Would you recommend any drives in particular?
 

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Discussion Starter #9
Just threw the X-25M in today with a Seagate Baracuda as a secondary storage volume.
Need to flash my 120GB OCZ Summit, install my X-25 Vs in a RAID 0 (waiting for new case), and compare them versus two 30GB Kingston SSD V-Now series in RAID 0.
Oh SSDs, how you consume me
 

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Discussion Starter #12
On my next couple of days off, I'll post some results for an X25-V RAID 0 versus a Kingston SSDNow V (30GB) RAID 0.
While I'm at it, I'll run HD Tune on my OCZ Summit; not sure why that drive is never mentioned online (performs pretty respectably)

Should I add info on flashing drives?
 

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Quote:

Originally Posted by mini1337s View Post
On my next couple of days off, I'll post some results for an X25-V RAID 0 versus a Kingston SSDNow V (30GB) RAID 0.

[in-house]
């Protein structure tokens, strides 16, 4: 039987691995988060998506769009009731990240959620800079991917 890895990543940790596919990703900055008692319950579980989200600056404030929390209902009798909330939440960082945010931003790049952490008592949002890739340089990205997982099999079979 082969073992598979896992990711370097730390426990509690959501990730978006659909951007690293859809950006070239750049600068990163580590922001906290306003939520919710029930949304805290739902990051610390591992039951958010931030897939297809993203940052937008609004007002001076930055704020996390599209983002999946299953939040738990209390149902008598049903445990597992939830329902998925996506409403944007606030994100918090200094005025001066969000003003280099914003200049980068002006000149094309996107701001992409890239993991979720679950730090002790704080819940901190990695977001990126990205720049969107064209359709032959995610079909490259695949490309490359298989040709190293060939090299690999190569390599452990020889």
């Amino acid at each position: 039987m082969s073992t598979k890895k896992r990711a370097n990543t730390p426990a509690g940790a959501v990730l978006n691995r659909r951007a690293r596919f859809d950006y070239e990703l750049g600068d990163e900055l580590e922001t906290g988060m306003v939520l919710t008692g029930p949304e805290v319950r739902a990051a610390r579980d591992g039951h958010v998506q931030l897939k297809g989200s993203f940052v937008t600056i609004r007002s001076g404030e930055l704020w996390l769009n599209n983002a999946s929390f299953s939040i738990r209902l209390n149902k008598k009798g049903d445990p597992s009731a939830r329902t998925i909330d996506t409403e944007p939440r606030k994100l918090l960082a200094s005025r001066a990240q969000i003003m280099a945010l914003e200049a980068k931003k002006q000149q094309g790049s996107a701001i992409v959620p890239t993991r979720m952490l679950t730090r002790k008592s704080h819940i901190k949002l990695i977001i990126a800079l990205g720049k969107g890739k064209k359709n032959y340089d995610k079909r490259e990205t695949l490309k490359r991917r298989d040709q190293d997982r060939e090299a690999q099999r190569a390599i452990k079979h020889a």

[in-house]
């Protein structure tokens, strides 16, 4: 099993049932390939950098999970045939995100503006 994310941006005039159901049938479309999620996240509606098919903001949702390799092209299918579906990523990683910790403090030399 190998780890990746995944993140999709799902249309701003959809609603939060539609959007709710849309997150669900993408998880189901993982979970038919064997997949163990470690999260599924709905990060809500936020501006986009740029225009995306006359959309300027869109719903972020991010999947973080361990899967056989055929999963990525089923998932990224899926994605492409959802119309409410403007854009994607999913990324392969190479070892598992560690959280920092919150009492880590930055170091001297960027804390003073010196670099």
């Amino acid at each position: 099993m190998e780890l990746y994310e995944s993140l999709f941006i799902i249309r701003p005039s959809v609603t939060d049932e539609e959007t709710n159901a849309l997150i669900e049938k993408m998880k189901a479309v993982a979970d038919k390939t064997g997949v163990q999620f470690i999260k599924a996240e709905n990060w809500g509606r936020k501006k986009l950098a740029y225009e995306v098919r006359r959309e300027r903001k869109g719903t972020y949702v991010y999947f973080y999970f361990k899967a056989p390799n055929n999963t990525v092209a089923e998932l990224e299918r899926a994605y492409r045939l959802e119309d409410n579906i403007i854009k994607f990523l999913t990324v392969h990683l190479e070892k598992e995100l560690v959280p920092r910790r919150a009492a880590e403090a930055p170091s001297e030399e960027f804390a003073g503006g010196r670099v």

While I'm at it, I'll run HD Tune on my OCZ Summit; not sure why that drive is never mentioned online (performs pretty respectably)
I look forward to it
Don't forget that most people getting into ssds probably wont be jumping right into raids, so some regular one vs one action would be great too


Quote:

Originally Posted by mini1337s View Post
Should I add info on flashing drives?
You mean like the firmware?
 

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i have one of these 60GB OCZ Vertex, great, boots on my rig in about 10 seconds
 

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so you are saying that SSD have more disadvantages than advantages?

my friend,SSD doesent degrade over time because of trim
 

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Quote:


Originally Posted by Eduardv
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my friend,SSD doesent degrade over time because of trim

Yes they do. And TRIM has no effect on the number or Read/Write cycles, that's fixed in place. You should ream up on what TRIM is.

Also, SSD's currently are more disadvantageous than advantageous, but this is because it's a young tech.

If it was the other way around, you'd see servers and data centers using SSD's.
 

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Discussion Starter #18
Quote:


Originally Posted by Eduardv